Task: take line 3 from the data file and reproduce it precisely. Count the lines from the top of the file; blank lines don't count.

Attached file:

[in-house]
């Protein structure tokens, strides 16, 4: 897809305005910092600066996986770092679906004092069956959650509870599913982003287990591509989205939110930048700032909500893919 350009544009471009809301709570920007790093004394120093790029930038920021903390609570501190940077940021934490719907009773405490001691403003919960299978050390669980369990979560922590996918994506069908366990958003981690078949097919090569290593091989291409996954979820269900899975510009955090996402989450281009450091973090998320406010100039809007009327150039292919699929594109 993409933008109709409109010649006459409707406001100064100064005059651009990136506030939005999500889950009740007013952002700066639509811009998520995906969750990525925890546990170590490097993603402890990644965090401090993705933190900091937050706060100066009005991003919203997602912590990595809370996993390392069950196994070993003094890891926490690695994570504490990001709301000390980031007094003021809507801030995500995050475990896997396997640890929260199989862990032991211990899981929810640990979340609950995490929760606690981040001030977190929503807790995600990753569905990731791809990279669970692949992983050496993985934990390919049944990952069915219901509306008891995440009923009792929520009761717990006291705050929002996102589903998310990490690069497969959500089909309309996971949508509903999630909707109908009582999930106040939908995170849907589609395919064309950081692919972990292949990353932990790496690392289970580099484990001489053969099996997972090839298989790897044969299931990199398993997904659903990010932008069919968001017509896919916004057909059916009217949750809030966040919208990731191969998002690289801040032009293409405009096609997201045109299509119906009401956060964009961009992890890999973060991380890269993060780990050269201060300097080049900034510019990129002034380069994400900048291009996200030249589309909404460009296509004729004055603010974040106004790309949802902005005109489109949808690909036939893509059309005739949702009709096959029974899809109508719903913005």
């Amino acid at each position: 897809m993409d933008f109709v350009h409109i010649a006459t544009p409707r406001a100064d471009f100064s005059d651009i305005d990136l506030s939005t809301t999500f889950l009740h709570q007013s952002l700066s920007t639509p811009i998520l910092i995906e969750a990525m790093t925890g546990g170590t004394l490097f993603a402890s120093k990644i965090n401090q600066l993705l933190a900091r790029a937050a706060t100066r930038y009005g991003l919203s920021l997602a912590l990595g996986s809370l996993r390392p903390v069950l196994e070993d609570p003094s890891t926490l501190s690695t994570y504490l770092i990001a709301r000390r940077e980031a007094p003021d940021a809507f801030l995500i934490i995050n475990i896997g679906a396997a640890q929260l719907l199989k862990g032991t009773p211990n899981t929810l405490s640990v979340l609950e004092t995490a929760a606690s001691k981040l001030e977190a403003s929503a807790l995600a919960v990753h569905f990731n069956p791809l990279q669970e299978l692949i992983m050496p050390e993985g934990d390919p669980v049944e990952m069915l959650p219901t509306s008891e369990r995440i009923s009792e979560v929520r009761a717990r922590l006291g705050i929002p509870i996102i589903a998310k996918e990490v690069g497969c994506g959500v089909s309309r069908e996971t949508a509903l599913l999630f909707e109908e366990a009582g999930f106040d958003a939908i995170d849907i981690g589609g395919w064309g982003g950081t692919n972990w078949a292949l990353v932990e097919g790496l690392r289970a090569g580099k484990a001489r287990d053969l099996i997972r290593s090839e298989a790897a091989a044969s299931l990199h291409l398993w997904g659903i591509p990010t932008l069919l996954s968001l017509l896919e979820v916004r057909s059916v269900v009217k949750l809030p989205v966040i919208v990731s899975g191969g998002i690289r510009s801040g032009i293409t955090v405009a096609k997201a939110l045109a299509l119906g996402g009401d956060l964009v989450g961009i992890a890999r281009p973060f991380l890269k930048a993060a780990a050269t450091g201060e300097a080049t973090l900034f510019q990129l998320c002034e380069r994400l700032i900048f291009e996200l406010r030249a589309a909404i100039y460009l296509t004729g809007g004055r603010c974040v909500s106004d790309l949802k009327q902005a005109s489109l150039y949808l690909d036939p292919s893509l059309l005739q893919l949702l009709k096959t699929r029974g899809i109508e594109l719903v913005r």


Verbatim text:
């Amino acid at each position: 897809m993409d933008f109709v350009h409109i010649a006459t544009p409707r406001a100064d471009f100064s005059d651009i305005d990136l506030s939005t809301t999500f889950l009740h709570q007013s952002l700066s920007t639509p811009i998520l910092i995906e969750a990525m790093t925890g546990g170590t004394l490097f993603a402890s120093k990644i965090n401090q600066l993705l933190a900091r790029a937050a706060t100066r930038y009005g991003l919203s920021l997602a912590l990595g996986s809370l996993r390392p903390v069950l196994e070993d609570p003094s890891t926490l501190s690695t994570y504490l770092i990001a709301r000390r940077e980031a007094p003021d940021a809507f801030l995500i934490i995050n475990i896997g679906a396997a640890q929260l719907l199989k862990g032991t009773p211990n899981t929810l405490s640990v979340l609950e004092t995490a929760a606690s001691k981040l001030e977190a403003s929503a807790l995600a919960v990753h569905f990731n069956p791809l990279q669970e299978l692949i992983m050496p050390e993985g934990d390919p669980v049944e990952m069915l959650p219901t509306s008891e369990r995440i009923s009792e979560v929520r009761a717990r922590l006291g705050i929002p509870i996102i589903a998310k996918e990490v690069g497969c994506g959500v089909s309309r069908e996971t949508a509903l599913l999630f909707e109908e366990a009582g999930f106040d958003a939908i995170d849907i981690g589609g395919w064309g982003g950081t692919n972990w078949a292949l990353v932990e097919g790496l690392r289970a090569g580099k484990a001489r287990d053969l099996i997972r290593s090839e298989a790897a091989a044969s299931l990199h291409l398993w997904g659903i591509p990010t932008l069919l996954s968001l017509l896919e979820v916004r057909s059916v269900v009217k949750l809030p989205v966040i919208v990731s899975g191969g998002i690289r510009s801040g032009i293409t955090v405009a096609k997201a939110l045109a299509l119906g996402g009401d956060l964009v989450g961009i992890a890999r281009p973060f991380l890269k930048a993060a780990a050269t450091g201060e300097a080049t973090l900034f510019q990129l998320c002034e380069r994400l700032i900048f291009e996200l406010r030249a589309a909404i100039y460009l296509t004729g809007g004055r603010c974040v909500s106004d790309l949802k009327q902005a005109s489109l150039y949808l690909d036939p292919s893509l059309l005739q893919l949702l009709k096959t699929r029974g899809i109508e594109l719903v913005r």